• Brent crude was trading at $83.20 a barrel at 0212 GMT, up 81 cents, or 1%, after gaining about 4%
• Crude oil in the United States rose $1.15, or 1.5 percent, to $80.50 a barrel, the most since late
2014. By Friday, the price of U.S. crude had risen by 4.6 percent.
As nations strive to recover from the coronavirus pandemic, oil prices increased on Monday, extending multiweek gains despite supply constraints from major suppliers and rising demand for fuels. Brent crude was trading at $83.20 a barrel at 0212 GMT, up 81 cents, or 1%, after gaining about 4% last week. Oil prices in the United States were up $1.15, or 1.5 percent, to $80.50 a barrel, the most since late 2014. By Friday, the price of U.S. crude had risen by 4.6 percent.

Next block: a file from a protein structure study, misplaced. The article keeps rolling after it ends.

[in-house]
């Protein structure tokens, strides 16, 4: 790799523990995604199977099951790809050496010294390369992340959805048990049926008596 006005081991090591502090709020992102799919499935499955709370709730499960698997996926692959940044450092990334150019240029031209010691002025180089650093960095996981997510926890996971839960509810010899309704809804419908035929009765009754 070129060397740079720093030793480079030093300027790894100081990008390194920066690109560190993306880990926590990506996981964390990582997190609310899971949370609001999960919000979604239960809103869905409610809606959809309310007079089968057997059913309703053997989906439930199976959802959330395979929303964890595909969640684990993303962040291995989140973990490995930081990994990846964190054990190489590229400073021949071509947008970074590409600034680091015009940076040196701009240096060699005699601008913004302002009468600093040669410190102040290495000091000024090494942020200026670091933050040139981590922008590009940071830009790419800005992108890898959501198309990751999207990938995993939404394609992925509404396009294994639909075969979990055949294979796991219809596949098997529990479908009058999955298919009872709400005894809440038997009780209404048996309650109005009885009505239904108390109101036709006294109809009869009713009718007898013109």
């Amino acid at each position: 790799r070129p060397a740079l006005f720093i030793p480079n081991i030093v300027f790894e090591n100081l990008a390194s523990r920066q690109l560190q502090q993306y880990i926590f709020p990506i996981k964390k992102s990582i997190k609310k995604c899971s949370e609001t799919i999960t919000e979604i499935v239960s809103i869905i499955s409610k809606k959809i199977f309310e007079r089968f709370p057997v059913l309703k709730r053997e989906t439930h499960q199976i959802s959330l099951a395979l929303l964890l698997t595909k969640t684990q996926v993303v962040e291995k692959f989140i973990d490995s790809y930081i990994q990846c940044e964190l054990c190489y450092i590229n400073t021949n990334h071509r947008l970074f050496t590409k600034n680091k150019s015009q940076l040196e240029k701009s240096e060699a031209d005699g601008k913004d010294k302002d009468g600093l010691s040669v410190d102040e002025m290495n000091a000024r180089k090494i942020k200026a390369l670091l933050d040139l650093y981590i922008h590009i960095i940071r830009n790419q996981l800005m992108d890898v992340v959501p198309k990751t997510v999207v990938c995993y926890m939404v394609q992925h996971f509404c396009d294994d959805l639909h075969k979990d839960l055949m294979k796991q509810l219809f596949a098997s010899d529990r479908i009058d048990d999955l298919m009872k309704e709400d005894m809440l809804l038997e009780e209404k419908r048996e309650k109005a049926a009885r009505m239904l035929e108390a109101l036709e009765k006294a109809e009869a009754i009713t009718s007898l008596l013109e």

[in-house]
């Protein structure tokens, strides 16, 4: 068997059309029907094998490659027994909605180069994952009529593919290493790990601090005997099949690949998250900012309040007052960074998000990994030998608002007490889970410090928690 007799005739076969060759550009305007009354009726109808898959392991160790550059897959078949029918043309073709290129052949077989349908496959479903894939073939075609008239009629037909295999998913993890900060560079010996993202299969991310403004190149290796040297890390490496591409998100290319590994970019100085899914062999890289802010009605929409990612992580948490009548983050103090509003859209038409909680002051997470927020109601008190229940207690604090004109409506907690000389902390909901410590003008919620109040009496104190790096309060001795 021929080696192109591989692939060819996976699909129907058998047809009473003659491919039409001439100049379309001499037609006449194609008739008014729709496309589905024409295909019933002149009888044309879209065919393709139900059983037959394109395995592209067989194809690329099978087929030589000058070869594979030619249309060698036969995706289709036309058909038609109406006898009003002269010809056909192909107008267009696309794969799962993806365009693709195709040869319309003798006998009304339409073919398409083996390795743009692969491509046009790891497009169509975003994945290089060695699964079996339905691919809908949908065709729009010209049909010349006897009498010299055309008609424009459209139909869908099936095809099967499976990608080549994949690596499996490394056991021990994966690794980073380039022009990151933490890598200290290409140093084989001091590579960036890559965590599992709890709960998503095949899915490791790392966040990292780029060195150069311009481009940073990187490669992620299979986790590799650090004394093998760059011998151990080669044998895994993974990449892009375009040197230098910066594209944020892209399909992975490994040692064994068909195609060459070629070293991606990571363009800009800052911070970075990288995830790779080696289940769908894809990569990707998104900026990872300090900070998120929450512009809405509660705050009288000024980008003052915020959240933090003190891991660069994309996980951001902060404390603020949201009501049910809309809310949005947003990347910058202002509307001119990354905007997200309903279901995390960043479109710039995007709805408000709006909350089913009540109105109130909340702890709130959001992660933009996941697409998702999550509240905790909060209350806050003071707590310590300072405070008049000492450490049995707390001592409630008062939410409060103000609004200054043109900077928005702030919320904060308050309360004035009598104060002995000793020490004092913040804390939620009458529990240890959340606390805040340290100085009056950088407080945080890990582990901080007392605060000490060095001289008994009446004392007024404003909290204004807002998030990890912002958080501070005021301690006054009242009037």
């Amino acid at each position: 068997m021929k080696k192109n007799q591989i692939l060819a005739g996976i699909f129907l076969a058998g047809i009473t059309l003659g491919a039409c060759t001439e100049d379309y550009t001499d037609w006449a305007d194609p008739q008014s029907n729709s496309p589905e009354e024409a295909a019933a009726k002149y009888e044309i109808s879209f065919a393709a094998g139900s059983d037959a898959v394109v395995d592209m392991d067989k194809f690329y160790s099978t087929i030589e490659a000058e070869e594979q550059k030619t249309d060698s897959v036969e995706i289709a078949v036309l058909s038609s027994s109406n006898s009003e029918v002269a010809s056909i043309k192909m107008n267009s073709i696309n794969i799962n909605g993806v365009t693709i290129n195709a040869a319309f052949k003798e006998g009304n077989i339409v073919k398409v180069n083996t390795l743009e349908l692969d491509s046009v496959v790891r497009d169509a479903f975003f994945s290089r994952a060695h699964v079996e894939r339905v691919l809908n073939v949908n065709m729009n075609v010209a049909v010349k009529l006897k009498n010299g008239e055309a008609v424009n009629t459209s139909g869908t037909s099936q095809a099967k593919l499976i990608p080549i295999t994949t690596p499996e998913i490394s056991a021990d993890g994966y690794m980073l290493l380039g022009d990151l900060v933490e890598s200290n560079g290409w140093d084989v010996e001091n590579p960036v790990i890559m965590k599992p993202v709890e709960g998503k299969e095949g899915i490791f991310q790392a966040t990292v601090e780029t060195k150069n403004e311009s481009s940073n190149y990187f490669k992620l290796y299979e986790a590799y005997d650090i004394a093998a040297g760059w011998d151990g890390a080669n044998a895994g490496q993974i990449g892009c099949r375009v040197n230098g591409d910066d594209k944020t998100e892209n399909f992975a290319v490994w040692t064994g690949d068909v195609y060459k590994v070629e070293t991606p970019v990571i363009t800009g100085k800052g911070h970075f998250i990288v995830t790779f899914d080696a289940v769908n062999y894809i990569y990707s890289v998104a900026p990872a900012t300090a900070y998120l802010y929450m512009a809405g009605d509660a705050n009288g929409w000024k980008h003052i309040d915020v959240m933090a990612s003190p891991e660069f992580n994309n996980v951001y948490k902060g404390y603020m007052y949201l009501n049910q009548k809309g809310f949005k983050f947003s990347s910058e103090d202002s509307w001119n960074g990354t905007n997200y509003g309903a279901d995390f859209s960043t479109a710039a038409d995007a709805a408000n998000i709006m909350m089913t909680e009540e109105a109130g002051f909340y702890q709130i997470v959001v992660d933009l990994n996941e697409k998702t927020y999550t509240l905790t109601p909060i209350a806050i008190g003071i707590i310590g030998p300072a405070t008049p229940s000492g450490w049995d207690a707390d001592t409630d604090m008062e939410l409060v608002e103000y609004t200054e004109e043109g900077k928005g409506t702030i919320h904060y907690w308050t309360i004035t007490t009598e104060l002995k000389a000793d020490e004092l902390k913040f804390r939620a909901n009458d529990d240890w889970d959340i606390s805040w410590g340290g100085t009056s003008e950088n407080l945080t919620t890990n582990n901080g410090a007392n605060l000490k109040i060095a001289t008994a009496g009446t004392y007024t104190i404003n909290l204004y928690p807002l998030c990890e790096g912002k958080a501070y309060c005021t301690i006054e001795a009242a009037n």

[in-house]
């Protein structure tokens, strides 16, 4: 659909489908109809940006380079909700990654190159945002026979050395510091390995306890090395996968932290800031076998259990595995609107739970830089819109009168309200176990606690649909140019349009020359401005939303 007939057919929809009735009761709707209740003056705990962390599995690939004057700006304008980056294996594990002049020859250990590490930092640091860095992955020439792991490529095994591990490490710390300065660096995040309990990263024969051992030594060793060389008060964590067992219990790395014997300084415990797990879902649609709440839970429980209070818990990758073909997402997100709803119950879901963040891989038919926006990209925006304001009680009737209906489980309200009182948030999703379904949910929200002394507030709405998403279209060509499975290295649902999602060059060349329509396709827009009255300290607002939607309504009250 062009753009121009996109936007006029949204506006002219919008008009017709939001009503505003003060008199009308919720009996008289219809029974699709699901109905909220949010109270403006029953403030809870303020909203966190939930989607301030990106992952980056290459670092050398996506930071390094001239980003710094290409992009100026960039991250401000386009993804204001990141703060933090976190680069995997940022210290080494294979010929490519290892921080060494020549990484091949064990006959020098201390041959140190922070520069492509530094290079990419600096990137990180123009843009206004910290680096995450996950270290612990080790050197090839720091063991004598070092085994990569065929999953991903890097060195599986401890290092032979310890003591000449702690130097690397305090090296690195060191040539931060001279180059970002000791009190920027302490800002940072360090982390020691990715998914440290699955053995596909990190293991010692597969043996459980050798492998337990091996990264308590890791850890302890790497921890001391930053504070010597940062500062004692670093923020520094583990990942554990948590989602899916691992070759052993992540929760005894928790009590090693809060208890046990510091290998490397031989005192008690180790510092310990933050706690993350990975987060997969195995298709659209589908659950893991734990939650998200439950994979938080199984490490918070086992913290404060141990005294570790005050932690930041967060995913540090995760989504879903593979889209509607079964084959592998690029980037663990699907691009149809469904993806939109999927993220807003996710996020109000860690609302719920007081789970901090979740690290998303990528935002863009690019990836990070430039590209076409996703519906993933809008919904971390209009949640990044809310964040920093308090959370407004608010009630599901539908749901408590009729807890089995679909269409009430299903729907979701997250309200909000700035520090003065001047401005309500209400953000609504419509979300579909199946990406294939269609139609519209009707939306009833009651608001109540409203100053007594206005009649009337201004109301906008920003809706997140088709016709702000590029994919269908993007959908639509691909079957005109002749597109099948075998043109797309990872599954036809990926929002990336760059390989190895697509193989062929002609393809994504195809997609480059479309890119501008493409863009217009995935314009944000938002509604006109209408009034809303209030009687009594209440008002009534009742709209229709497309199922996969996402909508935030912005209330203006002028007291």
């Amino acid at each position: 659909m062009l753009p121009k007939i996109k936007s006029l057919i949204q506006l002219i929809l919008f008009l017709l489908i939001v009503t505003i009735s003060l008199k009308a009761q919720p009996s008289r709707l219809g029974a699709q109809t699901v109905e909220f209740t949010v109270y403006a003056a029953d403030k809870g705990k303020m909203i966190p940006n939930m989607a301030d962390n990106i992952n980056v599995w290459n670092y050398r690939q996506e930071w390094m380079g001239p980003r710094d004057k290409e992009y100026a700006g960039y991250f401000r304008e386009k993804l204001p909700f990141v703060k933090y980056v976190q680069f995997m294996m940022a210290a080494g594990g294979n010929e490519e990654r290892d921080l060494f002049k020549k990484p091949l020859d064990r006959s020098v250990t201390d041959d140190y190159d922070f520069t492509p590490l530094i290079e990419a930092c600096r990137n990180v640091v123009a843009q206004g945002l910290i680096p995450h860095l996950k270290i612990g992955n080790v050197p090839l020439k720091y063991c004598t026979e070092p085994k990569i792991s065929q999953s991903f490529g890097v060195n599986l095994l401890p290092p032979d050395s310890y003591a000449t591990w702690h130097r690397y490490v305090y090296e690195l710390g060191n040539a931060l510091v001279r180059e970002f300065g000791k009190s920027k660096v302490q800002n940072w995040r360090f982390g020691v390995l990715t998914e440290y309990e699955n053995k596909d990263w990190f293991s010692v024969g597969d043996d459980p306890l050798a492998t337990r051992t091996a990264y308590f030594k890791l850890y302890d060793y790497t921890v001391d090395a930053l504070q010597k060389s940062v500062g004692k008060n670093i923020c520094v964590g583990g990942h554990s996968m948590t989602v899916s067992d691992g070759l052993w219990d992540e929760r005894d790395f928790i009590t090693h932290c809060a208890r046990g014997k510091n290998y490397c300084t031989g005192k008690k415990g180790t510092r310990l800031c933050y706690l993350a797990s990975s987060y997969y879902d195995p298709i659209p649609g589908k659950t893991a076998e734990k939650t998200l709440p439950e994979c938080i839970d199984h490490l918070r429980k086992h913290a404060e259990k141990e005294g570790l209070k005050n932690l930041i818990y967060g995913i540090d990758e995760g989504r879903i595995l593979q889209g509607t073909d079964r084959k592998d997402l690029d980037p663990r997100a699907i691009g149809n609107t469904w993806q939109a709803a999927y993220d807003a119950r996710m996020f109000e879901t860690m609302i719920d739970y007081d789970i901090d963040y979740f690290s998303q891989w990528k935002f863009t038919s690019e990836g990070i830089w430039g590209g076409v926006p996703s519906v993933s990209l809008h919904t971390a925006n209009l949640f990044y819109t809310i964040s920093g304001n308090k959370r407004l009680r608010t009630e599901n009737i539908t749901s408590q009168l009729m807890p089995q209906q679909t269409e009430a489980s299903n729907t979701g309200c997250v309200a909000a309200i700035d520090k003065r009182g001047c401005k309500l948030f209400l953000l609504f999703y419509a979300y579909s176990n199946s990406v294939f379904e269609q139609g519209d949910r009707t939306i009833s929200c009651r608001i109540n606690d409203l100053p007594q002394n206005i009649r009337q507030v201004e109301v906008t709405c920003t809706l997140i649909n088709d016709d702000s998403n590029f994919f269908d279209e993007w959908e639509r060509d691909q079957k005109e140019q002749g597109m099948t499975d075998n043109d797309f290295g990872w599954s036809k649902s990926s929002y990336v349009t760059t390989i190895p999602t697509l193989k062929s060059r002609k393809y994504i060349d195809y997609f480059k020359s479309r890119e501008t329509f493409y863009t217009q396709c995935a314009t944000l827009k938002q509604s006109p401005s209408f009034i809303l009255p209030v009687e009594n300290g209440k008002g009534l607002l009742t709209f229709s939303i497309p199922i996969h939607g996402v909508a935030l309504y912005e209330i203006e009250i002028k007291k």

The Post-Pandemic Scenario:
Brent has climbed for five weeks and U.S. crude has risen for seven, as more vaccinated populations are taken out of lockdowns and drive economic activity.
As economies are recovering, gas and coal prices have risen, making oil more appealing as a fuel for driving crude and power generation markets higher. However, when inventories in the United States begin to build again following recent drawdowns, oil prices may begin to sag.
In a note, Caroline Bain, chief commodities economist at Capital Economics, wrote, “We anticipate crude prices will struggle to climb much higher this quarter and still forecast them to progressively drop next year.”
Last week, crude stocks in the United States increased for the second consecutive reporting week, as more production resumed following hurricane-related shutdowns.
Last week, the Organization of Petroleum Exporting Countries (OPEC) and its partners, known as OPEC+, agreed to continue a steady and gradual increase in output.